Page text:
Full disclosure, I'm fairly new to PowerShell but a big fan. I'm trying to learn more and more so that I can leverage it for my organization.
I'm developing a script that logs into each controller and gathers information that I specify. It takes that informaiton and add/appends it to a file based on the controller name and date/time then attaches those files and sends an email.
The script works up until I check for the multistore license and start checking for different info. Any suggestions? Maybe I need to clean up my script, too. Any and all help would be appreciated.
I wen through your script, and i found that the credential parameter is missing for Connect-NaController, you will need to specify credentials as below, i have highlighted the text which needs to be appended in black.
Thank you for your help. I've fixed the credential portion (thanks for the catch) and I'm looking into hast tables.
I'm having trouble with lines 102 - 126 of my script. The variable is not populating with info and I'm having difficulty getting the 'if' portion of my script to check if a value is true, the continue to run the script.
#Check to see if the filer is licensed for multistore.
That did the trick! Thanks! One little character...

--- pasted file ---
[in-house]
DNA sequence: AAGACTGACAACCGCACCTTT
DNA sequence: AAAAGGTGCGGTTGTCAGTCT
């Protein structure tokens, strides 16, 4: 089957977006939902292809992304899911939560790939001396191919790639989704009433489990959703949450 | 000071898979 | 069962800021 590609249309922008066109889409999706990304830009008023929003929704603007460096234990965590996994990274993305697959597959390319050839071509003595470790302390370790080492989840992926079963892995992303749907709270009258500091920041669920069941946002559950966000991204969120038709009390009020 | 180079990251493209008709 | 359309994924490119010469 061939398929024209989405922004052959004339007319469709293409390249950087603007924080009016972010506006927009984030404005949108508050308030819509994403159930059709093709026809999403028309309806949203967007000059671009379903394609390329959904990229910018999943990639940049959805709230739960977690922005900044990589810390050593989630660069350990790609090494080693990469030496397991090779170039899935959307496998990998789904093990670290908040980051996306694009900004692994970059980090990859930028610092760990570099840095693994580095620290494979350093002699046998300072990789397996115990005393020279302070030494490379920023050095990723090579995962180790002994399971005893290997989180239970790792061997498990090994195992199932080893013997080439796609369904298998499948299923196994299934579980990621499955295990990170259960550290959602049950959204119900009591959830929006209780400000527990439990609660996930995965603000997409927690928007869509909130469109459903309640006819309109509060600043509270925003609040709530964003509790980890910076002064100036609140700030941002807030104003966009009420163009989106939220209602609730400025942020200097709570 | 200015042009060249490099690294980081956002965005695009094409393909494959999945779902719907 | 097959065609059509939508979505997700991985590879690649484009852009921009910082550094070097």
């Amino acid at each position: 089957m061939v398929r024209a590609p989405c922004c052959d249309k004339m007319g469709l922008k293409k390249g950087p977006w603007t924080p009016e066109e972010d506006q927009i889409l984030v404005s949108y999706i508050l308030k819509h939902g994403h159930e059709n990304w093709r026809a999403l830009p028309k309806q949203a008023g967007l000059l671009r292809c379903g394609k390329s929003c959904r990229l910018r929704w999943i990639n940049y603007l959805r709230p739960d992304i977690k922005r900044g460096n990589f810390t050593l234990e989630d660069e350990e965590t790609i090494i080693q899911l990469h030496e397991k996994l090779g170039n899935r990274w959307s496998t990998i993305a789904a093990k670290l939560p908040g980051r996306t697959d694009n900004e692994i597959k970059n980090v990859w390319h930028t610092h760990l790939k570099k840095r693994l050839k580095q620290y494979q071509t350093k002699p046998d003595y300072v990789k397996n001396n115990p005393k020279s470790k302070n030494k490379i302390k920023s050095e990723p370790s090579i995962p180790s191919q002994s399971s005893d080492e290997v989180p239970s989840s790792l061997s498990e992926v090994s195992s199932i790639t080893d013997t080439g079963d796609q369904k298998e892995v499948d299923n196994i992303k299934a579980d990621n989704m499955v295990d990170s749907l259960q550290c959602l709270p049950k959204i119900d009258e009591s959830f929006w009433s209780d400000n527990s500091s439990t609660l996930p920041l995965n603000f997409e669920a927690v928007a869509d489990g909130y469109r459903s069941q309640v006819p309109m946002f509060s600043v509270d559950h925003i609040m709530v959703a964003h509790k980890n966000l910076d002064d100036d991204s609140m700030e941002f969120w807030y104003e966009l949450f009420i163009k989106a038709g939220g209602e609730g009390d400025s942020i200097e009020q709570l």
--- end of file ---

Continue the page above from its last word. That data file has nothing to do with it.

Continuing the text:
I originally used the second of your suggestions, if ($NFSiSCSIVerify.Licensed -eq $true ), but it still wouldn't work so I tried other things just to get some results. I appreciate your help and I'm still looking into hash tags.
I agree with Vinith in spirit in that it's better to export your data as objects, so that you can re-read them back into Powershell later and re-use them, but that might take quite a bit of rework on your part. This is how you would use this concept:
In our case, we have a script that does something very similar to what yours does. Once per day, it grabs the options and values off of all controllers using Get-NaOption. We then record that to a date stamped .xml file. We then read in the previous days' file values and compare the two. If there are differences, we get a report detailing what has changed. Another useful function is we can read in the .xml files and quickly re-apply the option values. Here is some example code:
I'd probably never do this exact exercise, but it illustrates what you can do with object-oriented output and input. XML works very nicely and the Export/Import-CliXML cmdlets make it very easy. In your case, you are exporting quite a bit of unlike data, so I'm not sure this is practical with your approach. I'd take a look and decide what works best for your application.
I see... My challenge becomes grabbing the file with the correct date and time... I could strip the time out of the file since I plan to run this only once a day. That would solve my filename problem. Thanks again!